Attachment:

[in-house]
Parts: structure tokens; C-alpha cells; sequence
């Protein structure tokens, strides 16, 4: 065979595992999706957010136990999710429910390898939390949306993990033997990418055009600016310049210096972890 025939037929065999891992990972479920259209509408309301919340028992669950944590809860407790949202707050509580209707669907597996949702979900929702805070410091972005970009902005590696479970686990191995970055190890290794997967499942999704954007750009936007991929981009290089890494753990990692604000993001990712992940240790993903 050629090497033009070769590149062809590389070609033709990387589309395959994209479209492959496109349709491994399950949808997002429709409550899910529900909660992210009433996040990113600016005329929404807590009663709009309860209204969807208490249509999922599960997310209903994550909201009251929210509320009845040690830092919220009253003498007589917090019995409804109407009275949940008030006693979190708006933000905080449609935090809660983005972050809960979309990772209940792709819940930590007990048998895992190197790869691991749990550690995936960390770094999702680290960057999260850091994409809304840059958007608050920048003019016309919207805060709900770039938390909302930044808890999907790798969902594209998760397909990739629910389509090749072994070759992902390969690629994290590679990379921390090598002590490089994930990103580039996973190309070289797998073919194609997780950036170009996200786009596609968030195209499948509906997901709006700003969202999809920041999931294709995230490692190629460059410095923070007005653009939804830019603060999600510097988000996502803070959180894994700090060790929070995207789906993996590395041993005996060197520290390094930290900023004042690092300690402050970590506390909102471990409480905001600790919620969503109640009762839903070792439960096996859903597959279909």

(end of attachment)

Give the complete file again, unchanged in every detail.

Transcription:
[in-house]
Parts: structure tokens; C-alpha cells; sequence
């Protein structure tokens, strides 16, 4: 065979595992999706957010136990999710429910390898939390949306993990033997990418055009600016310049210096972890 025939037929065999891992990972479920259209509408309301919340028992669950944590809860407790949202707050509580209707669907597996949702979900929702805070410091972005970009902005590696479970686990191995970055190890290794997967499942999704954007750009936007991929981009290089890494753990990692604000993001990712992940240790993903 050629090497033009070769590149062809590389070609033709990387589309395959994209479209492959496109349709491994399950949808997002429709409550899910529900909660992210009433996040990113600016005329929404807590009663709009309860209204969807208490249509999922599960997310209903994550909201009251929210509320009845040690830092919220009253003498007589917090019995409804109407009275949940008030006693979190708006933000905080449609935090809660983005972050809960979309990772209940792709819940930590007990048998895992190197790869691991749990550690995936960390770094999702680290960057999260850091994409809304840059958007608050920048003019016309919207805060709900770039938390909302930044808890999907790798969902594209998760397909990739629910389509090749072994070759992902390969690629994290590679990379921390090598002590490089994930990103580039996973190309070289797998073919194609997780950036170009996200786009596609968030195209499948509906997901709006700003969202999809920041999931294709995230490692190629460059410095923070007005653009939804830019603060999600510097988000996502803070959180894994700090060790929070995207789906993996590395041993005996060197520290390094930290900023004042690092300690402050970590506390909102471990409480905001600790919620969503109640009762839903070792439960096996859903597959279909």